Sunday, July 17, 2016

North from Middlewich

The Trent & Mersey is truly impressive in its variety and contrasts. Today, the thinning urban scene of Middlewich, then quite riverlike, with “flashes” on occasion, stretches where the canal has widened into something of a lake because of land subsidence. The it gets narrow and twisty, sometimes so narrow that the passing of two boats would present quite a challenge. There were no locks today. I'm not getting enough exercise!

And then comes Northwich, with its very intrusive salt industry; pipes and chimneys, steam and rusting iron.





We came across a man playing “fetch” with his dog. Nothing unusual, you'd think. But in this case, you'd be wrong. This fetch was rather different. So was the dog.

The two of them stood next to a long, tall hedge of hawthorn, blackberry and wild rose. There was a small gap into the hedge, a field beyond it. But the game starts a yard or two to the side of the gap. The man takes the ball, and he hurls it with some force over the hedge. It goes quite a distance. And off goes the dog through the gap. He doesn't get to see much of the ball as it curls through the air and hits the ground. But he's determined. And he finds the ball within moments. Goodness knows how! His owners certainly don't. And he loves it, and he never fails.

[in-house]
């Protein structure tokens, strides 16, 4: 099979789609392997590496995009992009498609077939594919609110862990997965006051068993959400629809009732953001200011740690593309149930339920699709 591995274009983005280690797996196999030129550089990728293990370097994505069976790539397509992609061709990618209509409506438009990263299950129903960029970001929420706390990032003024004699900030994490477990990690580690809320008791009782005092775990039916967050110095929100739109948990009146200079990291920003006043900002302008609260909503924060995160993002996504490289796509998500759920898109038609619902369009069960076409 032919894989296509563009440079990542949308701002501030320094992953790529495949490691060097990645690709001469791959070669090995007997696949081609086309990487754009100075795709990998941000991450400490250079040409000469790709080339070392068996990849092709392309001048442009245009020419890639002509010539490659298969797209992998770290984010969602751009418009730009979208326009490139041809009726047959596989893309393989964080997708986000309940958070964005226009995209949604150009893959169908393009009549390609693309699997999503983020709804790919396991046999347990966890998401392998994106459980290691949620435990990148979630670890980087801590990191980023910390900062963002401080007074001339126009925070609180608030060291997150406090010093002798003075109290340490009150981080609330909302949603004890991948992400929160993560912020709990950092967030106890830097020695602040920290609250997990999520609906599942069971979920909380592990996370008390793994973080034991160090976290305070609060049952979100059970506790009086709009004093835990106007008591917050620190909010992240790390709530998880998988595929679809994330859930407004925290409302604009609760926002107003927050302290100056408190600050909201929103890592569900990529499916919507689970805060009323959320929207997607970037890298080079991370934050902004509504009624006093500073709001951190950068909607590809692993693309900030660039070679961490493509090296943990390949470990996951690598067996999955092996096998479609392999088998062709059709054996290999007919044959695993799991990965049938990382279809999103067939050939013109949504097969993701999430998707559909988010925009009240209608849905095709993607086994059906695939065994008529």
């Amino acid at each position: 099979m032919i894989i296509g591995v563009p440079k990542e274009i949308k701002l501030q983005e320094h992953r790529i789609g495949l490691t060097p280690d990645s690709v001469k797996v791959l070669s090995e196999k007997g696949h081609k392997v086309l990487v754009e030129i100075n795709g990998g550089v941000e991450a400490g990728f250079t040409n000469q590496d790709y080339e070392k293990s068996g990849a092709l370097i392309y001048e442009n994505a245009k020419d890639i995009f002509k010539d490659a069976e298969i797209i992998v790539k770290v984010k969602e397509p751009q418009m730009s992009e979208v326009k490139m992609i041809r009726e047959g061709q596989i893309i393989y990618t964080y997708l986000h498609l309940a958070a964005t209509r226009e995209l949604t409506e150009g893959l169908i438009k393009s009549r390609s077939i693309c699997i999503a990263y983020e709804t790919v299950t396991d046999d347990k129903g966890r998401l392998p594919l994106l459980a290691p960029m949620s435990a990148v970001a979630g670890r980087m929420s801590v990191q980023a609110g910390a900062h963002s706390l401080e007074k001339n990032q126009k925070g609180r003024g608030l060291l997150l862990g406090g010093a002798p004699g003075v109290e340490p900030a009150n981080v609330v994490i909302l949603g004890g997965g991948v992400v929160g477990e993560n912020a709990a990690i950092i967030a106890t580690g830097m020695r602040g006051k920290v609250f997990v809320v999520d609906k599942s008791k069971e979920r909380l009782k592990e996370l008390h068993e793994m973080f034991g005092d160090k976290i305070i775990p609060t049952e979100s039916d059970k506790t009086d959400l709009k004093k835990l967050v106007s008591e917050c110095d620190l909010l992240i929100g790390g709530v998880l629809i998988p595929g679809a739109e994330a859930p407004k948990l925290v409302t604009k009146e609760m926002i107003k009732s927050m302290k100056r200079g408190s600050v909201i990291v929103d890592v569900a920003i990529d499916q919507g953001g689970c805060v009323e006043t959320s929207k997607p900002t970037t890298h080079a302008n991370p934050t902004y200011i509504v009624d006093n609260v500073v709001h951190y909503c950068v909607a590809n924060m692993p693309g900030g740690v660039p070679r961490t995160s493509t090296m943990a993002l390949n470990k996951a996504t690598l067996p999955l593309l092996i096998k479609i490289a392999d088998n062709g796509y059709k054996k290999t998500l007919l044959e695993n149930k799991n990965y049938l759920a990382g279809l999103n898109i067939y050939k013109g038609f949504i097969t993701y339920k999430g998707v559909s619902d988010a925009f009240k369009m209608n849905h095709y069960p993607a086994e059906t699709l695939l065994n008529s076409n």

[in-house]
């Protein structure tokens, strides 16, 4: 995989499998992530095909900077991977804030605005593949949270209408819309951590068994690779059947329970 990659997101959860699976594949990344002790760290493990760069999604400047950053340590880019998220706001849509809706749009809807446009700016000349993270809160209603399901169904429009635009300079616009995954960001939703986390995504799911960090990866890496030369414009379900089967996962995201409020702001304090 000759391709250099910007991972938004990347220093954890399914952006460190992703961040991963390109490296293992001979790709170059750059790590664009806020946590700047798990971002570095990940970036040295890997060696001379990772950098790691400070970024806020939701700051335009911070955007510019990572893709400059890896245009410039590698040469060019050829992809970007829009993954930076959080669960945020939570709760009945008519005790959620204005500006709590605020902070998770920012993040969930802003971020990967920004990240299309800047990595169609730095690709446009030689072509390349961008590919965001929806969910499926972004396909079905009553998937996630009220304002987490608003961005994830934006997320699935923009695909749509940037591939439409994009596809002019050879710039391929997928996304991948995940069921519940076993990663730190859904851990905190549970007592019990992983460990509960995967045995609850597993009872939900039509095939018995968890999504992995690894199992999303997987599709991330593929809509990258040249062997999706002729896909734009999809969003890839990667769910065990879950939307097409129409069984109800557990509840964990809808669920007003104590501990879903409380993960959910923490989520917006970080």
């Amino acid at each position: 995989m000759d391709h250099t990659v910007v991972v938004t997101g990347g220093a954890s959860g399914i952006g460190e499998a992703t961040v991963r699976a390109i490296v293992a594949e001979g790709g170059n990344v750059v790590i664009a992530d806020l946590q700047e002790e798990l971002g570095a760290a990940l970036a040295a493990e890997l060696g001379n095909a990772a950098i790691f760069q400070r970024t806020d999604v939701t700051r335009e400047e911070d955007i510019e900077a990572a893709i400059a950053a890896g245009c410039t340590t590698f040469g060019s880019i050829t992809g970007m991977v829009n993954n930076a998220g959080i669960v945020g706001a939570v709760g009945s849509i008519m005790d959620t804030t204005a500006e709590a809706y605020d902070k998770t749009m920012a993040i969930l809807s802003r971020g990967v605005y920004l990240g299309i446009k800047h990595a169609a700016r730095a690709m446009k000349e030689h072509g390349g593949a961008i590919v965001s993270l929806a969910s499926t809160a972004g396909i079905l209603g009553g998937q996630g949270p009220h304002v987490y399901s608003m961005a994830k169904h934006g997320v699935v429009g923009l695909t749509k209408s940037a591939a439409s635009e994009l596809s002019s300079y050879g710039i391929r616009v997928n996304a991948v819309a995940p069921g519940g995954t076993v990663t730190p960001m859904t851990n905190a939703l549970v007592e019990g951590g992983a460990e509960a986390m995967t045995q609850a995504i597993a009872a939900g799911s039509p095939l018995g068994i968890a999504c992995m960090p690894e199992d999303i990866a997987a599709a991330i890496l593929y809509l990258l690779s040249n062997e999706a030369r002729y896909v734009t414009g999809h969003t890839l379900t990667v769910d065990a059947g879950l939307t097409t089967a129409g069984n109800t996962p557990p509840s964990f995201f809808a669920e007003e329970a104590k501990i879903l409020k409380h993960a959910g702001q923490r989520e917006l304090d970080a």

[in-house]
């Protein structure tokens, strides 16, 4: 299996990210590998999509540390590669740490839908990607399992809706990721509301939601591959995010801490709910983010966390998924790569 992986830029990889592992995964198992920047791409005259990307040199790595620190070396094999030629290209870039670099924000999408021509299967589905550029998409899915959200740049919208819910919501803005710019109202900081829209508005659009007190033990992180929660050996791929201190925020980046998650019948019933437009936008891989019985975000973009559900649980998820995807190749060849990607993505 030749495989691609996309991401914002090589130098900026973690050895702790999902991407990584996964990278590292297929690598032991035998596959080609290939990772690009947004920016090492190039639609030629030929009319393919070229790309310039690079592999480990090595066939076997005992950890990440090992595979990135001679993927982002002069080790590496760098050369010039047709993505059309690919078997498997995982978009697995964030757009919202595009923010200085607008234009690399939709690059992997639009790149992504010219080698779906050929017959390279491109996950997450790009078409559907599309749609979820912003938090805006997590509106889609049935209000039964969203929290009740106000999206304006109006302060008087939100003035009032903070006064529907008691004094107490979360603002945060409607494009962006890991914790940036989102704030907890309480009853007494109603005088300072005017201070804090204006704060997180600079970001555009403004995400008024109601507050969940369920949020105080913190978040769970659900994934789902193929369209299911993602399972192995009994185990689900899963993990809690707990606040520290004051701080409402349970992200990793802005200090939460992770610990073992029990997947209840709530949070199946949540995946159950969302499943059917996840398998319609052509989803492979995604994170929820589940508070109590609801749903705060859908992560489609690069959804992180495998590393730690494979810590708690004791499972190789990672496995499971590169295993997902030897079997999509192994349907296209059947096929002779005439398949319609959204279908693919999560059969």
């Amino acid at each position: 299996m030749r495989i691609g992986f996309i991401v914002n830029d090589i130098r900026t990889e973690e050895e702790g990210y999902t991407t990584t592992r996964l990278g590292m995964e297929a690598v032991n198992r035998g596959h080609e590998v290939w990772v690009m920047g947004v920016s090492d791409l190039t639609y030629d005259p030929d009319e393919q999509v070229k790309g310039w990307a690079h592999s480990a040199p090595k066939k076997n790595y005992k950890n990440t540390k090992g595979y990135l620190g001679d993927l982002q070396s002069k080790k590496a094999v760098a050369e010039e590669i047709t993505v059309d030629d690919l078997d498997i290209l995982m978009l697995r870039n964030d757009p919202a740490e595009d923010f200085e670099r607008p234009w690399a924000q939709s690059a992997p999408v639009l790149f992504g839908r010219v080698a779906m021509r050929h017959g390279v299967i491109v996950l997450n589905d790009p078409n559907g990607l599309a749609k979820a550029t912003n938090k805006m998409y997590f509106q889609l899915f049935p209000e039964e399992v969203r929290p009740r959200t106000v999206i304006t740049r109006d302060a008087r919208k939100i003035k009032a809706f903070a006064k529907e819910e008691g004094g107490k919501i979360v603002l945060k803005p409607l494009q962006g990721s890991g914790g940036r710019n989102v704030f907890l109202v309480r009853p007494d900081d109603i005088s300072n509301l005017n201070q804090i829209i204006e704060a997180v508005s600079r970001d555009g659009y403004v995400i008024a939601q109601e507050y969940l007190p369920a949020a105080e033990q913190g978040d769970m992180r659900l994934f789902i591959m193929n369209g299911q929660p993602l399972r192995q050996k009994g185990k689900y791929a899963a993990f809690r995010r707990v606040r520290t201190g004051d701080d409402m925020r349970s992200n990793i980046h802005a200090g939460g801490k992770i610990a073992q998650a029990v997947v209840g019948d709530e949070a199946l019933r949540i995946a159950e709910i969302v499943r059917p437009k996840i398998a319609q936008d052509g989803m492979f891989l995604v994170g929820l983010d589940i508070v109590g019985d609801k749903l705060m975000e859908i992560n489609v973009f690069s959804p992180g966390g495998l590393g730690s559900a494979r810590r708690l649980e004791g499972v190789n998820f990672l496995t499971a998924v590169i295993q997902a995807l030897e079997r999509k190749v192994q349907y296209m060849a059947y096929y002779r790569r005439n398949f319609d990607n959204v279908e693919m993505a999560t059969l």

The Anderton Lift comes next. Transporting boats the 50 feet between the canal and the River Weaver below since 1875. We didn't stop to look around. We will on our way back from Liverpool, and we'll come out and cruise the Weaver another year, probably travelling the Llangollen Canal on the same trip.
Barnton Tunnel is straight, 572 yards long, and you can see the exit from the entrance. It's also only wide enough for one boat, so there's no entering if you can see a tunnel-light ahead!
Saltersford Tunnel is shorter, at 424 yards, also only single-width. But this one is very bendy, and you can't see one end from the other, so entry at each end is governed by a timetable, restricted to one ten-minute slot each hour. We were fortunate to arrive within one such slot, so we sailed straight in. And it was bendy!
photo - www.geograph.org.uk
Out the other end, and we heard one of those noises that no boater likes to hear. The sound of something large and hard being struck by the propeller at 2000 revs a minute. Grace slips the engine into neutral, and we wait. Behind us, something large, black and shiny bobs to the surface briefly, then sinks again. Engage forward gear gently. Everything feels OK. Phew!

We've been amazed and delighted to see along the T & M large clumps of beautifully-coloured wild geraniums. We've never seen so much of it before.
But we've also never seen before so much of this very attractive but very undesirable, invasive Himalayan Balsam. I really can't report every sighting!
We stopped not far before bridge 212, an absolutely lovely spot overlooking a sharp fall of around 60 feet to a plain that stretches out into the distance towards more hills. We wondered why it was that the concreted bank only has enough mooring rings for four or five boats, when there's actually space for twice that!




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